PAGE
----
5. Goblin Bushwhacker

Goblin Bushwhacker

Goblin Bushwhacker takes aggro decks to a whole new level of “low to the ground” – “8-Whack” decks, as they’re sometimes called, use this card to power up a ton of one-drops and get in for more damage than they have any right to. For just two mana, Goblin Bushwhacker routinely adds six to 10 power to the board, all of it with haste, and that’s often enough to swarm any opponent who doesn’t have a cheap sweeper or a hand full of removal. It’s a bit of a one-trick pony, to be sure, but Goblin Bushwhacker still has the potential to be a very scary card. 

4. Into the Roil

Into the Roil

It might not look like much, but Into the Roil is a powerful, flexible card that is an old favorite of blue mages everywhere. While they’re all very reluctant to cast it for two mana, the fact is this: they can, when it’s warranted. Having the option to get rid of something here and now – albeit temporarily – can be the difference between life and death for a control deck, and all slow decks really want is for their cards to replace themselves. For these reasons – extreme flexibility, utility in any situation, the fact that it replaces itself – Into the Roil is a much better card than it looks. As is its functional reprint, Blink of an Eye, of course – but with art that horrifying, it would be impossible for Blink of an Eye to be worse than it looks, wouldn’t it?

3. Tourach, Dread Cantor

Tourach, Dread Cantor

As an elegant and powerful reference to a classic discard spell, Hymn to Tourach, Tourach, Dread Cantor is very good at what he does and enjoys a decent amount of play in Modern as a result. For four mana (you rarely want to play him unkicked), you get a 4/3 that will only grow if you can snipe more cards with future Thoughtseizes and Inquisitions – already, not a bad deal. But when you consider this card doesn’t die to Solitude, March of Otherworldly Light, Prismatic Ending, Path to Exile, and any other premium white removal spells, you start to realize that Tourach usually ends up being a very threatening three-for-one.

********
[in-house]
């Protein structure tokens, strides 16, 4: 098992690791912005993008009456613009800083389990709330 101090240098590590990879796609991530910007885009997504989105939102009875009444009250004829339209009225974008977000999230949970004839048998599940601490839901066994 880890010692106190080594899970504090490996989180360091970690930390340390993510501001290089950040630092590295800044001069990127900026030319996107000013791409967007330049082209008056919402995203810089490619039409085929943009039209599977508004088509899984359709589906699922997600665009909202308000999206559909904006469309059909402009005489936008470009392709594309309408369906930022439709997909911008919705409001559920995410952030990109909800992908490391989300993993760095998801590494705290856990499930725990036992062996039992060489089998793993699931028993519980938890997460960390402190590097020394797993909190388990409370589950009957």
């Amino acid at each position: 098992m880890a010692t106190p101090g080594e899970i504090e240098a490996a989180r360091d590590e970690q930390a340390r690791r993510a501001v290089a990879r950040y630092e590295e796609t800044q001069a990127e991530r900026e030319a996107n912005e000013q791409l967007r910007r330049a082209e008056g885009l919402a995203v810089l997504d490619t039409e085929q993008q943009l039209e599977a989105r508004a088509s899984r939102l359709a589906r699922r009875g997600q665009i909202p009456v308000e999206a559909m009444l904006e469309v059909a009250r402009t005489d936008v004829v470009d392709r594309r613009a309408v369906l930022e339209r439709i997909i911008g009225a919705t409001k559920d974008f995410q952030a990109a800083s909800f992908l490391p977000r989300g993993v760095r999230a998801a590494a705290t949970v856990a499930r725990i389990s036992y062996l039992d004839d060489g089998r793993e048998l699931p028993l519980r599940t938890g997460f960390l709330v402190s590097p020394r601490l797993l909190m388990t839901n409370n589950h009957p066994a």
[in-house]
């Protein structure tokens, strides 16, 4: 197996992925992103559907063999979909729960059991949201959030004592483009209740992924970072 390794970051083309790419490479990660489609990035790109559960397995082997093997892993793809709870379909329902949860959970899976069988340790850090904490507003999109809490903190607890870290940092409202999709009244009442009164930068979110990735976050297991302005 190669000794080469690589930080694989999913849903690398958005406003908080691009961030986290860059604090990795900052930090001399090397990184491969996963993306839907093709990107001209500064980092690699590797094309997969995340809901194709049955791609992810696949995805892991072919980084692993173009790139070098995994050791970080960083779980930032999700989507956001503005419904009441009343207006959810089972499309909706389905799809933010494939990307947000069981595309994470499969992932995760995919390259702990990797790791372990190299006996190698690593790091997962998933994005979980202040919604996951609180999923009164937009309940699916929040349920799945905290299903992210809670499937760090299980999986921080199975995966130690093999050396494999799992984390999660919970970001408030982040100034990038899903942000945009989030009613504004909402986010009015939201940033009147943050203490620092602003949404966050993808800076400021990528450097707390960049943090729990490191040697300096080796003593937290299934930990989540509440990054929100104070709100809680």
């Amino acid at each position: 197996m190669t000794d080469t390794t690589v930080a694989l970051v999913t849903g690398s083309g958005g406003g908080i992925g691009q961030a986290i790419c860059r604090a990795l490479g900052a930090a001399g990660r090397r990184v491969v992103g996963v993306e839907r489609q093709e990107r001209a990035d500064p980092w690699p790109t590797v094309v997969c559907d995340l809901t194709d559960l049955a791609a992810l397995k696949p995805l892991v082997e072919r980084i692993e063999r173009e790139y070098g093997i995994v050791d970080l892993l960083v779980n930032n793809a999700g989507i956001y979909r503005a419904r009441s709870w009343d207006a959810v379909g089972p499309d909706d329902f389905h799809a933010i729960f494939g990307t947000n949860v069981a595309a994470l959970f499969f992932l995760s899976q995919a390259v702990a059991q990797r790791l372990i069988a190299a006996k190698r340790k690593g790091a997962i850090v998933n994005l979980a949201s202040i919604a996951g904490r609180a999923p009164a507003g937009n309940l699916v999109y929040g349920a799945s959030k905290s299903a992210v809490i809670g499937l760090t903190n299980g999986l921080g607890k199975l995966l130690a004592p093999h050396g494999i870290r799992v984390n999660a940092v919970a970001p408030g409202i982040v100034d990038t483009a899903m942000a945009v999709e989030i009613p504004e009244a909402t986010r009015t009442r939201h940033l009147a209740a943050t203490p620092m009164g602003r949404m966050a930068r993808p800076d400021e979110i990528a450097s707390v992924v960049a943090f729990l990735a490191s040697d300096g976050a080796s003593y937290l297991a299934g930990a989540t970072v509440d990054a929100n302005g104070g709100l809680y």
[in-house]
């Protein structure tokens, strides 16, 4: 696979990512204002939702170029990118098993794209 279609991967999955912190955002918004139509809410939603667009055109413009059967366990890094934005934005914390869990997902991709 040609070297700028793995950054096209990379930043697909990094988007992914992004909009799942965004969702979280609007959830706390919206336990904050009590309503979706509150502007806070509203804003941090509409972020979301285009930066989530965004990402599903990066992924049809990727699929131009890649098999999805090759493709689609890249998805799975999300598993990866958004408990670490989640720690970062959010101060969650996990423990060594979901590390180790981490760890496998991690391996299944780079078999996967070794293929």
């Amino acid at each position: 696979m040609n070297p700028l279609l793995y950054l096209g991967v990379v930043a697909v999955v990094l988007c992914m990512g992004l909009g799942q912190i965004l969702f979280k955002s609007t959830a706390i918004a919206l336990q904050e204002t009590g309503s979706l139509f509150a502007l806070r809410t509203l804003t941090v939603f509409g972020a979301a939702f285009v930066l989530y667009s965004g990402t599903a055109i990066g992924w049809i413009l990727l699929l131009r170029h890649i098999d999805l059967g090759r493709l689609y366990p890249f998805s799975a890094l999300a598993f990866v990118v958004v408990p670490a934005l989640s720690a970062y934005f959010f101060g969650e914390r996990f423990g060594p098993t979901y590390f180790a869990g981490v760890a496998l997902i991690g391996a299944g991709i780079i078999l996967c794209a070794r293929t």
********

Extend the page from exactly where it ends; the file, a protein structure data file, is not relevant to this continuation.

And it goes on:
2. Maddening Cacophony

Maddening Cacophony

Mill decks everywhere received a considerable shot in the arm with Maddening Cacophony. Its rate of two mana for eight cards isn’t the best-in-class – Glimpse the Unthinkable handily outperforms it there – but there are two key differences with Maddening Cacophony. First, Glimpse only hits one player, while Cacophony hits all your opponents in EDH, and second, it has a powerful kicker ability that shreds opposing libraries. By the time you’ve got to six mana to kick it, your opponents often still have 70 or 80 cards left, meaning this card will routinely mill a total of over a hundred cards across three libraries. That’s not bad at all, for just six mana. 

1. Rite of Replication

Rite of Replication

Rite of Replication can be truly, utterly ridiculous. Token-based clone effects are already ripe for exploitation in conjunction with cards like Doubling Season and Parallel Lives, but when a single card can create five token copies of a single card, well – add in some doubling effects and things will very quickly get out of hand. Adrix and Nev, Twincasters love to do absurd stuff with Rite of Replication, such as kick it while targeting things like Reef Worm or Hornet Queen. A kicked Rite targeting Hornet Queen with the Twincasters out will result in… 10 Hornet Queens, and 80 Insect tokens? Utterly ridiculous.